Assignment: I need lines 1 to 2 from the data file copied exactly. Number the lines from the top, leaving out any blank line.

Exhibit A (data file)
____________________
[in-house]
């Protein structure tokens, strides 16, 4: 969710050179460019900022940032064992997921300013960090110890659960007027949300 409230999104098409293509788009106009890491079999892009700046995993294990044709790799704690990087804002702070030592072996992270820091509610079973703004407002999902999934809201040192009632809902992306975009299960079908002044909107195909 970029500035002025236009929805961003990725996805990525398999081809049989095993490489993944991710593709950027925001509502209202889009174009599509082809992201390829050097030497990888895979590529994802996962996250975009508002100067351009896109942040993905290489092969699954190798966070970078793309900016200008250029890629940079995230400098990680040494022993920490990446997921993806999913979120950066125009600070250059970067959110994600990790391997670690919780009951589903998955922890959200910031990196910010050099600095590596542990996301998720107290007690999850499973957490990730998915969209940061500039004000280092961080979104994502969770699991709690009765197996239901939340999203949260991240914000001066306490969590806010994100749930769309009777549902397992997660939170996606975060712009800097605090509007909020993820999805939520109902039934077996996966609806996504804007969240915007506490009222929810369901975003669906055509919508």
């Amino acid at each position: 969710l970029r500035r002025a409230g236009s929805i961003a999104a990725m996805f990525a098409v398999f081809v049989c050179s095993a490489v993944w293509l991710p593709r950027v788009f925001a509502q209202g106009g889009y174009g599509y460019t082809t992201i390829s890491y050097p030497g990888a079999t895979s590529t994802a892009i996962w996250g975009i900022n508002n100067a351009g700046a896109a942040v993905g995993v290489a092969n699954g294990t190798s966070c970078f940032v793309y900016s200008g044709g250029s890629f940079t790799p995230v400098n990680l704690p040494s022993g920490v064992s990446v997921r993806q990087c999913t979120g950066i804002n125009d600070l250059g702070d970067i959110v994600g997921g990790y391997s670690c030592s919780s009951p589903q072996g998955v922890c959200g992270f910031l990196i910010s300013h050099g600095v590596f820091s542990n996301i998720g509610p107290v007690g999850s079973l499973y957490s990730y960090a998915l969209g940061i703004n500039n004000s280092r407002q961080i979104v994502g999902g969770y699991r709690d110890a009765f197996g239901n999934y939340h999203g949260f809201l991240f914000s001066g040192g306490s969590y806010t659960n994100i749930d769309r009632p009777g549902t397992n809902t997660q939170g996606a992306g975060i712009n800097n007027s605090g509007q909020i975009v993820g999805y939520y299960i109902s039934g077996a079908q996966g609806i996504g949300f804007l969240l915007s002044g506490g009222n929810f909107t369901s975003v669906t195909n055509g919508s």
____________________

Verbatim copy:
[in-house]
């Protein structure tokens, strides 16, 4: 969710050179460019900022940032064992997921300013960090110890659960007027949300 409230999104098409293509788009106009890491079999892009700046995993294990044709790799704690990087804002702070030592072996992270820091509610079973703004407002999902999934809201040192009632809902992306975009299960079908002044909107195909 970029500035002025236009929805961003990725996805990525398999081809049989095993490489993944991710593709950027925001509502209202889009174009599509082809992201390829050097030497990888895979590529994802996962996250975009508002100067351009896109942040993905290489092969699954190798966070970078793309900016200008250029890629940079995230400098990680040494022993920490990446997921993806999913979120950066125009600070250059970067959110994600990790391997670690919780009951589903998955922890959200910031990196910010050099600095590596542990996301998720107290007690999850499973957490990730998915969209940061500039004000280092961080979104994502969770699991709690009765197996239901939340999203949260991240914000001066306490969590806010994100749930769309009777549902397992997660939170996606975060712009800097605090509007909020993820999805939520109902039934077996996966609806996504804007969240915007506490009222929810369901975003669906055509919508």